Mornings are “terrible,” but they’re also the best time to shop, says Matteo. Deliveries generally happen at night or early in the morning, so shelves will be fullest right when the store opens. Usually mornings are fairly quiet at Trader Joe’s, she says, but not anymore. This weekend there was a line around the building to enter the store when it opened at 8 a.m. “It was like a mob,” she says, “a flash mob.” By 10:30 a.m., she says, “pretty much all our cold stuff was gone.” Trader Joe’s recently narrowed its hours, staying open from 9 a.m. to 7 p.m., instead of 8 a.m. to 9 p.m. “There is nothing in the store by 5 o’clock anyway,” says Matteo.
What to buy
It’s okay to treat yourself. As restaurants and bars are closing, you might have some extra money to spend on groceries. It’s a good chance to “treat yourself kindly,” says Perelman. She doesn’t often buy pork chops, but she bought some for dinner on Tuesday — because she’s at home, with time to cook and why not? A surprising number of people have been requesting her more time-intensive recipes, she says — her 18-hour no-knead bread, or her “crazy lasagna where you make the noodles yourself.” For people who like to cook, she says, it might be a nice opportunity to “slow down.” If cooking isn’t really your thing, Chandler suggests treating yourself with some salamis and hard cheese that will last in the fridge. “Then you can have a glass of wine with it and still feel like you’re normal.”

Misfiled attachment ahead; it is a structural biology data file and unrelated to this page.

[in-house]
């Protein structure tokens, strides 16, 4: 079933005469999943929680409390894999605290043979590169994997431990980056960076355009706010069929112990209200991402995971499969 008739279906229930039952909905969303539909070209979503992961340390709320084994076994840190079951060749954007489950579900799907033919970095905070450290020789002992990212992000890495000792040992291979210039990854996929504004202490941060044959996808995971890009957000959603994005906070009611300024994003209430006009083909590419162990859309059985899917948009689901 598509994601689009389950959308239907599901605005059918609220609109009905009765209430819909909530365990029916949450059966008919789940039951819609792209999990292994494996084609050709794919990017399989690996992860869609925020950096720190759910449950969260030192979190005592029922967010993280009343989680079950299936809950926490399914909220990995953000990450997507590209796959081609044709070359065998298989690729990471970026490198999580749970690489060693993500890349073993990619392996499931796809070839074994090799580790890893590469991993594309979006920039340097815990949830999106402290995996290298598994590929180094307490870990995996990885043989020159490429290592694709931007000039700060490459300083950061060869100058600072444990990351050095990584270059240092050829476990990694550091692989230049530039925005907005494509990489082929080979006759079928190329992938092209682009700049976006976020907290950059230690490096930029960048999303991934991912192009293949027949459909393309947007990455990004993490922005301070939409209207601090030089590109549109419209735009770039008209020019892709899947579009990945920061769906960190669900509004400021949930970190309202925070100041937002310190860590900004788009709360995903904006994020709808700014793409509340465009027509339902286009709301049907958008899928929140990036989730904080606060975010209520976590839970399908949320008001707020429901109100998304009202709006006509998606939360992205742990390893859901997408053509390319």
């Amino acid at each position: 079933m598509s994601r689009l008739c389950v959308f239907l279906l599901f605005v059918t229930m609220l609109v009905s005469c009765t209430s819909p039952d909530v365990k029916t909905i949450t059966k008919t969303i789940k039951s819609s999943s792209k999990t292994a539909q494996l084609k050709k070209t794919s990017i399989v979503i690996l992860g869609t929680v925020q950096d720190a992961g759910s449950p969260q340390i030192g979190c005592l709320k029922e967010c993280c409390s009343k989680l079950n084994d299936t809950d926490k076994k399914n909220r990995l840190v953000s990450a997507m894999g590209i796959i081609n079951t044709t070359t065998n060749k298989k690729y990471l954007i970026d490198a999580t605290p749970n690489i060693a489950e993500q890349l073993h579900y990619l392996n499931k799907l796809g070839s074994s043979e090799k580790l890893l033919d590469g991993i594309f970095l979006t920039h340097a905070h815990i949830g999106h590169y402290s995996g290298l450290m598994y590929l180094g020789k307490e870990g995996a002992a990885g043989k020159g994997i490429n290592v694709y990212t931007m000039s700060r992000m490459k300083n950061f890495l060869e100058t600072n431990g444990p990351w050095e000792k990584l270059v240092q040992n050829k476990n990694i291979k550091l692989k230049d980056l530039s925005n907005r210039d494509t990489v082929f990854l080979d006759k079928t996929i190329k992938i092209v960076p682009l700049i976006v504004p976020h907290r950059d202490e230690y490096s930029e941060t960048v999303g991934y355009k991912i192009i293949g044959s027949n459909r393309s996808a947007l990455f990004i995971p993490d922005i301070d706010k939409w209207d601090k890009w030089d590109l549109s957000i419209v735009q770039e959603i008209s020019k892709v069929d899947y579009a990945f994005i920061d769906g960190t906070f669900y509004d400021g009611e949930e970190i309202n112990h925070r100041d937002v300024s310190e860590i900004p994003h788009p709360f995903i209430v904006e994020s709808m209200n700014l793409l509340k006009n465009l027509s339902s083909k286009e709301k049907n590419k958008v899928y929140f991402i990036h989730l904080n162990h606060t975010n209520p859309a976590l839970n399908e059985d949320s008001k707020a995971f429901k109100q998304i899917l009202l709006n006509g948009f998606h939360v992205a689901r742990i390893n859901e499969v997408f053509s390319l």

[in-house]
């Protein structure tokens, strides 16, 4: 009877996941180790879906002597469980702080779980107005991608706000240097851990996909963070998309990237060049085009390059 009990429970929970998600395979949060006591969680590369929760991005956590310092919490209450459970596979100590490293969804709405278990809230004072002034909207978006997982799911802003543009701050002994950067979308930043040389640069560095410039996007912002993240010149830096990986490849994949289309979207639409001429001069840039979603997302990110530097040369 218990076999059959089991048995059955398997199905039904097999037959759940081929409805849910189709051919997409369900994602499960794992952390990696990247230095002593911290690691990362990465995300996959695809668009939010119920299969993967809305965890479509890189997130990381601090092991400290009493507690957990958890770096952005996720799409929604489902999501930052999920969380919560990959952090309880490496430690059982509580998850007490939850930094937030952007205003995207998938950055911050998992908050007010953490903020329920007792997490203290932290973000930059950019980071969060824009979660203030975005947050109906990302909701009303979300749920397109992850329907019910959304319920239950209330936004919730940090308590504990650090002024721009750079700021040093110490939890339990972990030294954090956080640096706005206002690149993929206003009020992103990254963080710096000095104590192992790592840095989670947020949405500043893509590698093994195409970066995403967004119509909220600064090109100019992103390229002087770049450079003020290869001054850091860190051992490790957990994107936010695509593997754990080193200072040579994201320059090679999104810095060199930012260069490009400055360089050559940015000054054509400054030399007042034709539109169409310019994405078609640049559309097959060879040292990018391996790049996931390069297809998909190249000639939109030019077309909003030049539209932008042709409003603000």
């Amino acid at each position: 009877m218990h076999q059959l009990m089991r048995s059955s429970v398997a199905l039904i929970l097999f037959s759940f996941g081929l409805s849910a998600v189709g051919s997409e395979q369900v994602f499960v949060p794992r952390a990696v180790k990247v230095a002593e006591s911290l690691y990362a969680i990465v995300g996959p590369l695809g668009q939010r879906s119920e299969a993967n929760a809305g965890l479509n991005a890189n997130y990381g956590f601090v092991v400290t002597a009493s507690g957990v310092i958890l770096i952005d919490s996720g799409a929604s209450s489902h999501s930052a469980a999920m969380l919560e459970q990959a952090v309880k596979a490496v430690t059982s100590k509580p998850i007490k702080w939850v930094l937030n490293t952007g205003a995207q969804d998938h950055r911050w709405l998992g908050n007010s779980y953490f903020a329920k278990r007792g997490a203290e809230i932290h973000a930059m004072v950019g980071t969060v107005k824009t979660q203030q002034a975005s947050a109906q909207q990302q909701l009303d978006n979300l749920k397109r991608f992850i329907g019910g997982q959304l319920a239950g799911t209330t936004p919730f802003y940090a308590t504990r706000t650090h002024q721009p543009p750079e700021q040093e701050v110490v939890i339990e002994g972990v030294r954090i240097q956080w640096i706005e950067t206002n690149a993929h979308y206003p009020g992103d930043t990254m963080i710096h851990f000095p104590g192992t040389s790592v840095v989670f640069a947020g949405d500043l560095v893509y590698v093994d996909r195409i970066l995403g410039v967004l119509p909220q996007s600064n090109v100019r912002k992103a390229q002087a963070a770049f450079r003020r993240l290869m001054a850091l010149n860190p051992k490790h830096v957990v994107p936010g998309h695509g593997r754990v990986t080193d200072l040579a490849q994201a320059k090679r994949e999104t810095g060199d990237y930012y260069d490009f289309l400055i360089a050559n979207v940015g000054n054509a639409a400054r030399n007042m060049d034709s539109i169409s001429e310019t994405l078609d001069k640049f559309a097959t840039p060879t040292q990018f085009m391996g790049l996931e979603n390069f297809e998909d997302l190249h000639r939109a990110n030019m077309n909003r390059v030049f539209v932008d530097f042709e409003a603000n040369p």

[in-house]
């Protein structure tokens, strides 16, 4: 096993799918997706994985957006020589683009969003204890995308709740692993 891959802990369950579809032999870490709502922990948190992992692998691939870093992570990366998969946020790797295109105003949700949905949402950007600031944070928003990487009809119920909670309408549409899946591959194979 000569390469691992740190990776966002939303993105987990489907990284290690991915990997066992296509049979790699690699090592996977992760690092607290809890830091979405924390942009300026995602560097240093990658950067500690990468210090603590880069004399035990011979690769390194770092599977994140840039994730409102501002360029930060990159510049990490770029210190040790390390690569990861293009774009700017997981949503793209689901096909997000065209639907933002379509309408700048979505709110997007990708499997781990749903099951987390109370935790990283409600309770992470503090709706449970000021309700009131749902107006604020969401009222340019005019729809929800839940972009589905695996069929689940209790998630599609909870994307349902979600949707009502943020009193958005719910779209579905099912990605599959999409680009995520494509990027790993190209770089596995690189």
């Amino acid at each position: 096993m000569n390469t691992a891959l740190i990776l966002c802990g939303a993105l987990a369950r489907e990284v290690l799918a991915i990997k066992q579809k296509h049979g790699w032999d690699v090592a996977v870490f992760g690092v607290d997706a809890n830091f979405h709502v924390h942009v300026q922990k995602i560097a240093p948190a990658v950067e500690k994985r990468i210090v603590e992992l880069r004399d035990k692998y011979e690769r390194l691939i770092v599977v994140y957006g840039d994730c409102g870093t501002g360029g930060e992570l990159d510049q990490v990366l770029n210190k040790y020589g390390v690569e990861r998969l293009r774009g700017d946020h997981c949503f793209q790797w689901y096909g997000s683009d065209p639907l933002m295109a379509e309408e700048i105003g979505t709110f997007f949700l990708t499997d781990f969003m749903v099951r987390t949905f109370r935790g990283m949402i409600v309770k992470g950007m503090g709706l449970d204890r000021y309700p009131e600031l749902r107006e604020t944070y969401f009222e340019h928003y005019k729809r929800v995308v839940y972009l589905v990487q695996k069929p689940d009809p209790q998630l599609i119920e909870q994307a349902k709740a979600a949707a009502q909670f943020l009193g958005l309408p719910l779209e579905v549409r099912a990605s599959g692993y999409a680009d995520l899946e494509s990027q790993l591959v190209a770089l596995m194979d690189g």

Frozen fruits and veggies are just as good as fresh, says Perelman. “When you get them frozen, you’re not getting any kind of compromised quality.” Fresh greens take up a lot of space in the fridge, and most go bad quickly, she says. Especially if you’re cooking the vegetables to put in a stew or soup, frozen is easier anyway. For breakfast, she recommends a smoothie made from all frozen fruit, like mango and mixed berries. You can even throw in an old banana, she says: It’ll taste the same.